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The New Young Lions: U of M Youth Jazz Collective

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We’ve started a new project at the University of Manitoba. On Saturdays, a crew of really talented high school kids get together with me to develop their skills as jazz musicians—and make some great music while they’re at it.

The U of M Youth Jazz Collective is starting off as an octet: trumpet and trombone, alto, tenor and baritone saxes, piano, bass and drums. This configuration gives us the texture and timbre of a big band, but with the looseness of a small ensemble. Personally I’m having a lot of fun with it!

The musicians are Austin Dillingham (trumpet), Jeremy Hill (trombone/euphonium), Lauren Teterenko (alto), Callum Jensen (tenor), Aaron Bartel (bari), Devon Gillingham (bass), Ben Kidd (drums), and Gage Salnikowski (piano). Gage’s twin, Kerrigan, plays several instruments and cycles through different positions on the bandstand.

These kids, who are students at Vincent Massey, Transcona, Kelvin, St John’s Ravenscourt, and Linden Christian School, are enthusiastic and talented. We met four times before Christmas, and already we’re making good music.

We use the first hour to rehearse the charts. This involves working on the subtleties of the arrangement—trying to tighten up phrasing, articulation, dynamics, things of that sort. The second hour, I focus specifically on improvising. Most rehearsals don’t allow much time for developing improv skills, but I want the improvising to be at as high a level as the execution of the arrangement.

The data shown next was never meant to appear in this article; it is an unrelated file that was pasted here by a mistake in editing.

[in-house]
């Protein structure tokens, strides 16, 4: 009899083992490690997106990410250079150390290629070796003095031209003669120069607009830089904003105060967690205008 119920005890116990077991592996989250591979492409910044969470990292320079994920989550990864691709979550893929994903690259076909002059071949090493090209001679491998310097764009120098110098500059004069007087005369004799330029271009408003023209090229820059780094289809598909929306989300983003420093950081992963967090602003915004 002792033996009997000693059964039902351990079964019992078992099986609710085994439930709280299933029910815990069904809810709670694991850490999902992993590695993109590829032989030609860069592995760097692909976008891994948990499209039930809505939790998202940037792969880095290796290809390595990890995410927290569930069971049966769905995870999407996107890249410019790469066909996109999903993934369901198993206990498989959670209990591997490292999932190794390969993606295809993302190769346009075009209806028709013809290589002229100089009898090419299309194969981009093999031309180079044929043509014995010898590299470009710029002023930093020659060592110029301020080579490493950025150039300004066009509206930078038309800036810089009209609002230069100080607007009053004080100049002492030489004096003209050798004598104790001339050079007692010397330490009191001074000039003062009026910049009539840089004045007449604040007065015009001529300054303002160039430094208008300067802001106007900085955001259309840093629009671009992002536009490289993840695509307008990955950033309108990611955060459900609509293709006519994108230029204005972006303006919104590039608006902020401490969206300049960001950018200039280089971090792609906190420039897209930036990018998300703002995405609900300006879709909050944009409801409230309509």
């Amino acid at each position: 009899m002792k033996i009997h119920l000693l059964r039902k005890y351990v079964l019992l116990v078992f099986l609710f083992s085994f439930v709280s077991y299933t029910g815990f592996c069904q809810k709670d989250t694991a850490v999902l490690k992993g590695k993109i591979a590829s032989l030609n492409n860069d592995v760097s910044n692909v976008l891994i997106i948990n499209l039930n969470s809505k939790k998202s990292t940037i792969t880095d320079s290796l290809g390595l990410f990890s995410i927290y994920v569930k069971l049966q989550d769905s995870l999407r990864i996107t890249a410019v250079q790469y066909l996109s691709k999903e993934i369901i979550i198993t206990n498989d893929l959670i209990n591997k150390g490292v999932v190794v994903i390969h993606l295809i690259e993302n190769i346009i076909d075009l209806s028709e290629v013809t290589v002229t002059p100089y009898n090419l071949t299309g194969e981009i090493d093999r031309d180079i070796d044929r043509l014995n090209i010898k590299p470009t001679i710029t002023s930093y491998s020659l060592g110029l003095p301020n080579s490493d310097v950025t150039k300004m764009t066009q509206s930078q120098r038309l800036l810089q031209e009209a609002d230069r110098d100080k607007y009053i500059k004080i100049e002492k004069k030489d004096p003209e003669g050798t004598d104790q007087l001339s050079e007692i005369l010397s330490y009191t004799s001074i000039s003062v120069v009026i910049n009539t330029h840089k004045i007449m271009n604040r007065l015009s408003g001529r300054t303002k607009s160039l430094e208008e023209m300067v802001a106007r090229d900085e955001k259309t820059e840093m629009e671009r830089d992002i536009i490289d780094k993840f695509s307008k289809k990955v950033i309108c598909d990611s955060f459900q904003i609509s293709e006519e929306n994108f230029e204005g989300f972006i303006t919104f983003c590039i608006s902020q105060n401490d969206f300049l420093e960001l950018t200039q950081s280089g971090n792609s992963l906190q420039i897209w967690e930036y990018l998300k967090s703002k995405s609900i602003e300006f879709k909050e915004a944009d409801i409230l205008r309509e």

We’re using an improvisation strategy that works for any instrument. We start by creating an etude based on the piece, and memorize it. Then we learn a second, and a third. The students play them alongside a recording or with a Jamey Aebersold play-along until they’re blue in the face—that lets them internalize the fundamentals of the language. At some point, you’re gonna get tired of playing those etudes and you’ll be able to make up your own. I’m really impressed by the skills they’re developing. It’s exciting to hear, and it’s exciting for them as musicians too!

I’m so happy to have the opportunity to work with these talented kids. We are continually paving the road for the future of jazz by developing an interest in this music amongst our youth. Jazz is such a demanding art form—you have to be aware of shifts in your melodic, harmonic, and rhythmic environment at the blink of an eye, and at the same time spontaneously compose. The discipline is extraordinary, and the payback is as well. Even if they don’t end up being jazz musicians, they will have an appreciation for the music on a deeper level. They’ll be able to listen intently and really understand the language.

We’re still at the front end of this enterprise, but we’re already making plans to perform. We’ll be making the rounds at the various high schools these musicians attend, and we’re planning to play one night at The Hang. A big concert at the West End Cultural Centre with the U of M Jazz Orchestra is taking shape—stay tuned!


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